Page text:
A 'Land Girl', an American GI, and a British soldier find themselves together in a small Kent town on the road to Canterbury. The town is being plagued by a mysterious "glue-man", who pours... See full summary »
Joan Webster is an ambitious and stubborn middle-class English woman determined to move forward since her childhood. She meets her father in a fancy restaurant to tell him that she will ... See full summary »
After opening a convent in the Himalayas, five nuns encounter conflict and tension - both with the natives and also within their own group - as they attempt to adapt to their remote, exotic surroundings.
In the early years of World War II, a German U-boat (U-37) sinks Allied shipping in the Gulf of St. Lawrence and then tries to evade Canadian Military Forces seeking to destroy it by sailing up to Hudson Bay. The U-boat's Fanatical Nazi captain sends some members of his crew to look for food and other supplies at a Hudson Bay Company outpost. No sooner than the shore party (lead by Lieutenant Hirth) reaches the shore, the U-boat is spotted and sunk by the Canadian Armed Forces leaving the six members of the shore party stranded in Canada. The Nazi Lieutenant then starts to plan his crews' return to the Fatherland. He needs to reach the neutral United States or be captured. Along the way they meet a variety of characters each with their own views on the war and nationalism. In this film Michael Powell and Emeric Pressburger show their ideas of why the United States should join the Allied fight against the Nazis. Written by
Steve Crook <firstname.lastname@example.org>
When releasing the film for distribution in the US, Columbia Pictures changed the film's title from "49th Parallel" to "The Invaders". See more »
When the bombers destroy the submarine they are Lockheed Hudsons when they are approaching to make the attack but when the attack commences they have changed into Douglas B-18 Bolos. See more »
I see a long, straight line athwart a continent. No chain of forts, or deep flowing river, or mountain range, but a line drawn by men upon a map, nearly a century ago, accepted with a handshake, and kept ever since. A boundary which divides two nations, yet marks their friendly meeting ground. The 49th parallel: the only undefended frontier in the world.
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Along with the credits for the actors at the beginning of the film, there is a 'starring' credit for 'The music of Ralph Vaughan Williams'. See more »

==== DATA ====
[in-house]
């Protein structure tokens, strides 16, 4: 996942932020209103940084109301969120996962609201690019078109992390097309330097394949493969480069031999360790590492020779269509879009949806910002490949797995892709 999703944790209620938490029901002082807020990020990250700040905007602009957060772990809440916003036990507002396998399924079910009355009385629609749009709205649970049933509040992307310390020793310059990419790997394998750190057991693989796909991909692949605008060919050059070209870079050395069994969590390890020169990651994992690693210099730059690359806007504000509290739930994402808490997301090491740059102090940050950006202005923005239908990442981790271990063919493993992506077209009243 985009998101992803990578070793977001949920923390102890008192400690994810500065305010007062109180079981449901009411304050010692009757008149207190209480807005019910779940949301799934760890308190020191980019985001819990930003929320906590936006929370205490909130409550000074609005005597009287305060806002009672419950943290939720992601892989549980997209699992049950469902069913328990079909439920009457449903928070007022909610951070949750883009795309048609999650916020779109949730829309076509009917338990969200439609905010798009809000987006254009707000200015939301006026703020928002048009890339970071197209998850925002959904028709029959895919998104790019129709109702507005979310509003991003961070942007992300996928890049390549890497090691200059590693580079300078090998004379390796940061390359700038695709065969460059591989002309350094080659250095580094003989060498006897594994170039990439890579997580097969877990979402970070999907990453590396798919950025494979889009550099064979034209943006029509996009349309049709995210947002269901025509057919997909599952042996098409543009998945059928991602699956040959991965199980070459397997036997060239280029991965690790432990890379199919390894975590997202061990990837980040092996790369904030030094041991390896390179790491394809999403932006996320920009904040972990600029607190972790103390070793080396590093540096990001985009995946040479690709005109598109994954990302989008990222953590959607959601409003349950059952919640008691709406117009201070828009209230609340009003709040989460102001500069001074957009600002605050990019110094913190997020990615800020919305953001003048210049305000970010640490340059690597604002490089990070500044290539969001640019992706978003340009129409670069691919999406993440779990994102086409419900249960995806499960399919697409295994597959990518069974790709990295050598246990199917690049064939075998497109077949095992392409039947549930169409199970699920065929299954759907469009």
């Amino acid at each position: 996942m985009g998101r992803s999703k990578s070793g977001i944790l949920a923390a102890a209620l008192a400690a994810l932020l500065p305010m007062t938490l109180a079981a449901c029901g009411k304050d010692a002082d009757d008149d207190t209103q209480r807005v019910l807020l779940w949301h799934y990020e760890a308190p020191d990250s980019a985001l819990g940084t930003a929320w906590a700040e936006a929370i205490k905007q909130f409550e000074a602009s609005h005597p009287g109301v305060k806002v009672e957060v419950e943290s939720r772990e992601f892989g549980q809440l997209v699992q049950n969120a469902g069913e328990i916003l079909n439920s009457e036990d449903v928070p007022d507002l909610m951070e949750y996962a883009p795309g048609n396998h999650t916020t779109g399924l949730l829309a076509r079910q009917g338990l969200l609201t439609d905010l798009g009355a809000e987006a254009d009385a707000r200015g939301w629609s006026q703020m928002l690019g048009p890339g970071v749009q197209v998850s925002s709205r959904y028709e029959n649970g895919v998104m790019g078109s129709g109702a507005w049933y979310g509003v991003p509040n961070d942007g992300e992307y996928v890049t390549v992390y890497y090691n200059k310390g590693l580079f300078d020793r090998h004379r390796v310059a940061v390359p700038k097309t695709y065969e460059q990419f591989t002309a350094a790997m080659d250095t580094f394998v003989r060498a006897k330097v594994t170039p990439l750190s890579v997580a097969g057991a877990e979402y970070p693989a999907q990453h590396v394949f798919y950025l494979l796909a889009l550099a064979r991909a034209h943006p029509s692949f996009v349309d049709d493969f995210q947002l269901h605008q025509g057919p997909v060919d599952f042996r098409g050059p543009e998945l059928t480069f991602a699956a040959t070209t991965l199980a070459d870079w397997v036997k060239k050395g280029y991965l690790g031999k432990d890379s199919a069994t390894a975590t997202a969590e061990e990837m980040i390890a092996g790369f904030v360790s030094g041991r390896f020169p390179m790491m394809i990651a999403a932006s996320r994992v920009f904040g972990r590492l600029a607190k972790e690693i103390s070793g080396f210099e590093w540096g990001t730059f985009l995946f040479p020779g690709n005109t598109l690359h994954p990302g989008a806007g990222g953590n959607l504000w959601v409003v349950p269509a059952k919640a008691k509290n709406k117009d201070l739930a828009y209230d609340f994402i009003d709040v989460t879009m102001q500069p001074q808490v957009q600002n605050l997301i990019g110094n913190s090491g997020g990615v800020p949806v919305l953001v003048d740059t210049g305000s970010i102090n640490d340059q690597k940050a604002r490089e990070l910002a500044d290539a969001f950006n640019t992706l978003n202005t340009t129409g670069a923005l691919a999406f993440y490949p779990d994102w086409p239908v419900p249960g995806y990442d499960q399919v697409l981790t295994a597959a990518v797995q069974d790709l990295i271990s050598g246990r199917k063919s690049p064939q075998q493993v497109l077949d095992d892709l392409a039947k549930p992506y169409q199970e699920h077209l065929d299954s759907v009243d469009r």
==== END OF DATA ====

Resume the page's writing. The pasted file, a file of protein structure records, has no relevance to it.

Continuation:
It's a pity this movie is so little known, as it is so much better than the ridiculous portrayals of Canada in those silly Nelson Eddy movies. With Powell-Pressburger and Laurence Olivier involved, you have a right to expect quality...and you get it.
Pressburger's script won him an Oscar, and this is the best aspect of the film. The U-boat crew on the run through Canada is taken through a variety of communities and landscapes, but setting part of the story in a Hutterite commune was a stroke of genius. These ethnic-German fundamentalists (similar to Mennonites and Amish) are hospitable towards the fugitives, but react with horror to the Lieutenant's attempts to kindle some German patriotism and convert them to his cause. Although the Hutterite leader (nicely played by Anton Walbrook) is made to give some sententious speeches about freedom, the whole episode is very sensitively played and really makes us feel we have set foot inside a Hutterite commune.
Walbrook and Glynis Johns (as a young Hutterite girl) give the best performances, along with Raymond Massey as a Canadian AWOL soldier who discovers his conscience when it is really needed.
The Germans seem like stage-brutes, but it would be unreasonable to expect the subtlety of "Das Boot" in 1941. They are given individual characters, however, notably Niall McGinnis playing a kindly sailor with some scruples - who is executed by his comrades when he prefers to stay with the Hutterites.
Laurence Olivier plays a French Canadian Hudson's Bay Company factor. Although his performance is rotten, the character is interesting. The script bravely has him express pro-fascist sympathies before he discovers the true nature of the intruders, and this actually represents French-Canadian opinion in 1941; the Nazi commander tries to undermine his loyalty by referring to English oppression, a useless foreign war, etc. A film made by Canadians would never have dared to touch these sensitive subjects.
The tone and pacing of the film are similar to Hitchcock. It works very nicely as popular entertainment; you have to tolerate some patriotic speeches, but there are only about four, and reasonably well-expressed. The democratic message is better conveyed by the interactions between the fugitives and the unconcerned civilians living in a democratic society.
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